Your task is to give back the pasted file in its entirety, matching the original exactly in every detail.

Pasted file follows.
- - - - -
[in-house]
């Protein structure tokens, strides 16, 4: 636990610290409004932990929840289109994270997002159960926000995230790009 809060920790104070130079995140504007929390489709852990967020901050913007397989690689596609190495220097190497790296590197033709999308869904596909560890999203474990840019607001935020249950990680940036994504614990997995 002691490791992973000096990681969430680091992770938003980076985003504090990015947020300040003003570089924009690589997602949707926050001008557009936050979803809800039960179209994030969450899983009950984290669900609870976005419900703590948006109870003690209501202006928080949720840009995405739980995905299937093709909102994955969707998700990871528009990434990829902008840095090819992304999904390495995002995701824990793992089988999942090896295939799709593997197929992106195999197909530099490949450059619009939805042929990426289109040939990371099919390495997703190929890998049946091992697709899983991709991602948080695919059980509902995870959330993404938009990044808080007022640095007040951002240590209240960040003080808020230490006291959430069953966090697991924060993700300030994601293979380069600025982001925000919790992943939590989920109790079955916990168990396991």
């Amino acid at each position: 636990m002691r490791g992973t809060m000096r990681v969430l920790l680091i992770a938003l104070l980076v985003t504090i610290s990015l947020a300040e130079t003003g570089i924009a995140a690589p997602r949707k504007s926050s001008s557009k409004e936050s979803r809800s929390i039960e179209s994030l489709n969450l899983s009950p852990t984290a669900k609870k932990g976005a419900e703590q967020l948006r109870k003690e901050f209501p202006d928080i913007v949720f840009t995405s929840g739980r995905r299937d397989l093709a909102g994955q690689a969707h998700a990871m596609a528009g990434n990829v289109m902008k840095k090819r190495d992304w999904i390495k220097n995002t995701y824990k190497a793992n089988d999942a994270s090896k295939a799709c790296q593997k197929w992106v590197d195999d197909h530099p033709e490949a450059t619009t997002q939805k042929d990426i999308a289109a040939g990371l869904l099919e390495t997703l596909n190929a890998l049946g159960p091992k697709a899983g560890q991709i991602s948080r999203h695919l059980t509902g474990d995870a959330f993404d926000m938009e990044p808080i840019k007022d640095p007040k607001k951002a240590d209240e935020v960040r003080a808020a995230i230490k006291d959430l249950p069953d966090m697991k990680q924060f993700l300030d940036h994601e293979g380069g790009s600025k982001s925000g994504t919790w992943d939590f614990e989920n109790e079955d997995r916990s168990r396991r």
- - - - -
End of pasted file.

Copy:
[in-house]
């Protein structure tokens, strides 16, 4: 636990610290409004932990929840289109994270997002159960926000995230790009 809060920790104070130079995140504007929390489709852990967020901050913007397989690689596609190495220097190497790296590197033709999308869904596909560890999203474990840019607001935020249950990680940036994504614990997995 002691490791992973000096990681969430680091992770938003980076985003504090990015947020300040003003570089924009690589997602949707926050001008557009936050979803809800039960179209994030969450899983009950984290669900609870976005419900703590948006109870003690209501202006928080949720840009995405739980995905299937093709909102994955969707998700990871528009990434990829902008840095090819992304999904390495995002995701824990793992089988999942090896295939799709593997197929992106195999197909530099490949450059619009939805042929990426289109040939990371099919390495997703190929890998049946091992697709899983991709991602948080695919059980509902995870959330993404938009990044808080007022640095007040951002240590209240960040003080808020230490006291959430069953966090697991924060993700300030994601293979380069600025982001925000919790992943939590989920109790079955916990168990396991």
């Amino acid at each position: 636990m002691r490791g992973t809060m000096r990681v969430l920790l680091i992770a938003l104070l980076v985003t504090i610290s990015l947020a300040e130079t003003g570089i924009a995140a690589p997602r949707k504007s926050s001008s557009k409004e936050s979803r809800s929390i039960e179209s994030l489709n969450l899983s009950p852990t984290a669900k609870k932990g976005a419900e703590q967020l948006r109870k003690e901050f209501p202006d928080i913007v949720f840009t995405s929840g739980r995905r299937d397989l093709a909102g994955q690689a969707h998700a990871m596609a528009g990434n990829v289109m902008k840095k090819r190495d992304w999904i390495k220097n995002t995701y824990k190497a793992n089988d999942a994270s090896k295939a799709c790296q593997k197929w992106v590197d195999d197909h530099p033709e490949a450059t619009t997002q939805k042929d990426i999308a289109a040939g990371l869904l099919e390495t997703l596909n190929a890998l049946g159960p091992k697709a899983g560890q991709i991602s948080r999203h695919l059980t509902g474990d995870a959330f993404d926000m938009e990044p808080i840019k007022d640095p007040k607001k951002a240590d209240e935020v960040r003080a808020a995230i230490k006291d959430l249950p069953d966090m697991k990680q924060f993700l300030d940036h994601e293979g380069g790009s600025k982001s925000g994504t919790w992943d939590f614990e989920n109790e079955d997995r916990s168990r396991r």